The ultimate goal is for CPR to build its own facility within the next two to three years, explains Benkert. "We just completed the OfficeMax rollout for all of their stores in the U.S. in May," he says. "We hope to build our own plant, and we feel we can thrive from our location in LaBelle. We are just five miles from the Lee County border and only 20 minutes from downtown Fort Myers. Estero, which will soon become the new corporate headquarters for the Hertz Corp., is only a 40-minute drive from here."
Benkert also credits Gregg Gillman, president of the Hendry County Economic Development Council, with assisting CPR with some critical incentives that are enabling the company to grow in LaBelle.
Benkert is not alone in betting on the high-tech talent of Florida's Heartland. Bobbie Ayers, CEO of VisApp LLC in Sarasota, is expanding her software design company into Arcadia in DeSoto County.
"Our software allows homebuilders to show prospective homebuyers a house with virtually any kind of interior they want," says Ayers, whose firm plans to grow from four people to 14 employees by the end of next year.
"These are jobs in software design," she says. "Four years ago, we moved this technology to the cloud. We are developing the mobile app and the iPad app right now so that a homeowner can go online, select a builder and then interact with various builder models. You can literally change out the paint colors, floorings and other interior features virtually on a home before you decide to buy it."
Ayers says she chose Arcadia for a reason. "I am looking for locations where my technology can help the area," she says. "We want to train people in the area for these jobs. We have discussed having local colleges help in structuring the course for this, particularly the masking skills."
Ayers adds that she sees "a lot of potential in the people of this region. Many of the students who graduate from local schools are leaving DeSoto County to find jobs elsewhere in the technology sector. We want to train them in our technology so that they can find employment right here at home. We want to take them from a beginning level and turn them into experts."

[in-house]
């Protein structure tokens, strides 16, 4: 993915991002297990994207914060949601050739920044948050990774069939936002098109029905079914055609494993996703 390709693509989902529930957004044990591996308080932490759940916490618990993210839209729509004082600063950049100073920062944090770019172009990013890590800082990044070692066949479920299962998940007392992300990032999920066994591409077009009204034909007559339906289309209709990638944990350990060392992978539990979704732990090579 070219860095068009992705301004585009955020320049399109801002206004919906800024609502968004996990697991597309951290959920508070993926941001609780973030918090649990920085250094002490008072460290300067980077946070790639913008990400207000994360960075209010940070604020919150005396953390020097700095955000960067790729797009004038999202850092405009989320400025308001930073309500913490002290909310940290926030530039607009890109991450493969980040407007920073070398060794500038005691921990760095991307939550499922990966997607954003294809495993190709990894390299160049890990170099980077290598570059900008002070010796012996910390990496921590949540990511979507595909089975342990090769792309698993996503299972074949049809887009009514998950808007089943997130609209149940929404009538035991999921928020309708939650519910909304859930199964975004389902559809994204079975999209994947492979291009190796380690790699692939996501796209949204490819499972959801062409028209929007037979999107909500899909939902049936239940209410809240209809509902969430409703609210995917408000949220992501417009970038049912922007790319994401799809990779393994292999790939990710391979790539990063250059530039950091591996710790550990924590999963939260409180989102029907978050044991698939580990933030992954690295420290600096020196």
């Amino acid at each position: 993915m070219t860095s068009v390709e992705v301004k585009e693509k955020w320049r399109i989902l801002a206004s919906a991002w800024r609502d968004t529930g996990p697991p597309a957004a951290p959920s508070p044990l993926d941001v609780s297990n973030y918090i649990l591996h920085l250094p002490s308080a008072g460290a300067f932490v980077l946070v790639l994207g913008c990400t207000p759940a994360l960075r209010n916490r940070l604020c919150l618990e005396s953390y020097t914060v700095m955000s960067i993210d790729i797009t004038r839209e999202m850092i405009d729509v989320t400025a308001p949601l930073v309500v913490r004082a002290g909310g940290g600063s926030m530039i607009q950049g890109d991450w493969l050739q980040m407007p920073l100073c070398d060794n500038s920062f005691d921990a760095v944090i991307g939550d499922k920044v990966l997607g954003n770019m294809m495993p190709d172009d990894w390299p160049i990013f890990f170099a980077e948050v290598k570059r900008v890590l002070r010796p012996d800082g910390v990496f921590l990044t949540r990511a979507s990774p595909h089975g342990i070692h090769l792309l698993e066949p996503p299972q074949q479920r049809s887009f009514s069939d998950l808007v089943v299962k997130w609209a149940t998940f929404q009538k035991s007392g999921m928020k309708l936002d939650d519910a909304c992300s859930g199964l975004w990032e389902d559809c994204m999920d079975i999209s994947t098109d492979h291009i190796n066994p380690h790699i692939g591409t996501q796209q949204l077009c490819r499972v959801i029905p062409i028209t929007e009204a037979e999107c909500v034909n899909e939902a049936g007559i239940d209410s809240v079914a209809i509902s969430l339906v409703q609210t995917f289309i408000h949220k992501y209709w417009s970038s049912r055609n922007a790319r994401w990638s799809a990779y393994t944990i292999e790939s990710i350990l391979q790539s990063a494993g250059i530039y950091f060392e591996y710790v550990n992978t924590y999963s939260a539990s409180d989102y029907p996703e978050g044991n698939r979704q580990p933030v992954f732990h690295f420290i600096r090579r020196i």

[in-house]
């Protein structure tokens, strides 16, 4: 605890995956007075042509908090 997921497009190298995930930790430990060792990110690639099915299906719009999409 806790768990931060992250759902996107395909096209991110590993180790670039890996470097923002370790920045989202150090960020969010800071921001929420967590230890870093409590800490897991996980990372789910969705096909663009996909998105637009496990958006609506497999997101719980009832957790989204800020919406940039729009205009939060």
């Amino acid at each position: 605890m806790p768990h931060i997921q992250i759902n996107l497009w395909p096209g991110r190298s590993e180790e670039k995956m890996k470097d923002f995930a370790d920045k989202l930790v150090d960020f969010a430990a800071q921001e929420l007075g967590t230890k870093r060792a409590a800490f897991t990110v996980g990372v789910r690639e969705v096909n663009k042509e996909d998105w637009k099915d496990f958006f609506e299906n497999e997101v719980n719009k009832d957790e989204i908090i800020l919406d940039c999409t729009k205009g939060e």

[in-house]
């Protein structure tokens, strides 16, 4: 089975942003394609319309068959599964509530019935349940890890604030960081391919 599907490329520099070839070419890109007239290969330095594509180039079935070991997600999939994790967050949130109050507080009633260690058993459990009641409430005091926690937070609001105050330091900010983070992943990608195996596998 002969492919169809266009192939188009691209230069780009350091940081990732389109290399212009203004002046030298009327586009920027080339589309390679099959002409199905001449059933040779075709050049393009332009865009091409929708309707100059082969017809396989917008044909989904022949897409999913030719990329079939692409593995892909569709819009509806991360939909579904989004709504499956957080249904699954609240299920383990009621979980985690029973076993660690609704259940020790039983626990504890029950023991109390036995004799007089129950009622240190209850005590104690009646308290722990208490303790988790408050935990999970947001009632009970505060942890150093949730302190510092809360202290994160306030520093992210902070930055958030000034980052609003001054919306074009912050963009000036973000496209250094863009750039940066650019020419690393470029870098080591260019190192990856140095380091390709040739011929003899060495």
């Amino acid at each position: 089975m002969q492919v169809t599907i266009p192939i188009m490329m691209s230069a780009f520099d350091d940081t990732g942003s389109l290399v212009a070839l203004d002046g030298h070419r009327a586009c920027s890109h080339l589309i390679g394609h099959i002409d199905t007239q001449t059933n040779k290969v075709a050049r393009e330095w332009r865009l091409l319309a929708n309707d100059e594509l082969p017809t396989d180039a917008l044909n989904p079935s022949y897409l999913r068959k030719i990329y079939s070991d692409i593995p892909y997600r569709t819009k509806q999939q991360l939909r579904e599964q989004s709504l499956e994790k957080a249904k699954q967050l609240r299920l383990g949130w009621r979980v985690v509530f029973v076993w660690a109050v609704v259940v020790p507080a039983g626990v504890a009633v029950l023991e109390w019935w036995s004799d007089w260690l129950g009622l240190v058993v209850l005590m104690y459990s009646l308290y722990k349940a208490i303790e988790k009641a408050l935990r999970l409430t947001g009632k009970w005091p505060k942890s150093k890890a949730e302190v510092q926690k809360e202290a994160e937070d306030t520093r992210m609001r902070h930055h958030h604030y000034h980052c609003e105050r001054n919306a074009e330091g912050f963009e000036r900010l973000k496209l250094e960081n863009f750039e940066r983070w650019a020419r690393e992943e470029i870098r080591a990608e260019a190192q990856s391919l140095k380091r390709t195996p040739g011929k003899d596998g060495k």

She says she also likes the idea of becoming an employer of choice in a small town. "I would like to have a whole city relying on our success," she says.
DeSoto's Day in the Sun
Mandy Hines, county coordinator for DeSoto County, says that success stories like VisApp and Coca-Cola are just the beginning for the area. The 35,000-resident county is poised to grow in several industry sectors, she says.
"The replanting of citrus groves will be a major economic impact on our county," says Hines. "The Peace River Citrus juice-processing plants are located in this region, and we are excited about this investment."
Hines says DeSoto should also experience solid growth in the solar energy, manufacturing and health-care sectors. "Florida Power & Light put in a 25-megawatt solar facility in our county a couple of years ago. It was the largest one in the nation at the time," she notes. "FPL has plans to expand that facility, and I believe that we will see more solar energy projects in the future."
Hines points to several location advantages in DeSoto: "We have great proximity to Interstate 75, U.S. Highways 17, 70 and 31, and commutable proximity to multiple international airports and seaports. We are serviced by CSX and Seminole Gulf railroads. We have a 20-square-mile enterprise zone, no building impact fees, access to an abundance of surface water supply to meet growth and industry needs, and local tax abatement authority for qualifying businesses."
The combination of these factors makes logistics "a great opportunity here right now," she adds. "Our central location in Florida makes this a good place for distribution centers. We are right in the middle of the population center of Florida. We have the Walmart distribution center here, and we are very close to Port Charlotte and Punta Gorda."
A recent SRI industry cluster study analyzed DeSoto County and projected that manufacturing and small business should both experience strong growth in the area.
This Investment Profile was prepared under the auspices of Florida's Heartland Regional Economic Development Initiative. For more information, contact Gina Reynolds at 863-385-4900 or by email at email@example.com. On the Web, go to www.flaheartland.com.